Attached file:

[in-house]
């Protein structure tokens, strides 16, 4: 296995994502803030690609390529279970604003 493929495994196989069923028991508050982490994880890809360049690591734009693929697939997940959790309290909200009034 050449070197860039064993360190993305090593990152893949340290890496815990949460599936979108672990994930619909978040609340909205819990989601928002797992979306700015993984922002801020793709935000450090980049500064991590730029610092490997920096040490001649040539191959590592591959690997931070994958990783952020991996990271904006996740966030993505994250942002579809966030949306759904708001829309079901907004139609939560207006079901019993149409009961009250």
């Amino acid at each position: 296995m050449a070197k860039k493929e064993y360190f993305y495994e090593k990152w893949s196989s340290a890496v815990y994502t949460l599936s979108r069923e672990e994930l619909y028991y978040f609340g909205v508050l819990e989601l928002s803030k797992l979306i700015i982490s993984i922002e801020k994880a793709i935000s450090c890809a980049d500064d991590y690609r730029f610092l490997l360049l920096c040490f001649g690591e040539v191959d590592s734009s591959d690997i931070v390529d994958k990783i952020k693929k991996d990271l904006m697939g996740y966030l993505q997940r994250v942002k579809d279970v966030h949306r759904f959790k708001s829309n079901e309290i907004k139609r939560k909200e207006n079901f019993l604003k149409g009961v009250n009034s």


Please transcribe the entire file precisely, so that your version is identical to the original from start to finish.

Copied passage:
[in-house]
């Protein structure tokens, strides 16, 4: 296995994502803030690609390529279970604003 493929495994196989069923028991508050982490994880890809360049690591734009693929697939997940959790309290909200009034 050449070197860039064993360190993305090593990152893949340290890496815990949460599936979108672990994930619909978040609340909205819990989601928002797992979306700015993984922002801020793709935000450090980049500064991590730029610092490997920096040490001649040539191959590592591959690997931070994958990783952020991996990271904006996740966030993505994250942002579809966030949306759904708001829309079901907004139609939560207006079901019993149409009961009250």
């Amino acid at each position: 296995m050449a070197k860039k493929e064993y360190f993305y495994e090593k990152w893949s196989s340290a890496v815990y994502t949460l599936s979108r069923e672990e994930l619909y028991y978040f609340g909205v508050l819990e989601l928002s803030k797992l979306i700015i982490s993984i922002e801020k994880a793709i935000s450090c890809a980049d500064d991590y690609r730029f610092l490997l360049l920096c040490f001649g690591e040539v191959d590592s734009s591959d690997i931070v390529d994958k990783i952020k693929k991996d990271l904006m697939g996740y966030l993505q997940r994250v942002k579809d279970v966030h949306r759904f959790k708001s829309n079901e309290i907004k139609r939560k909200e207006n079901f019993l604003k149409g009961v009250n009034s």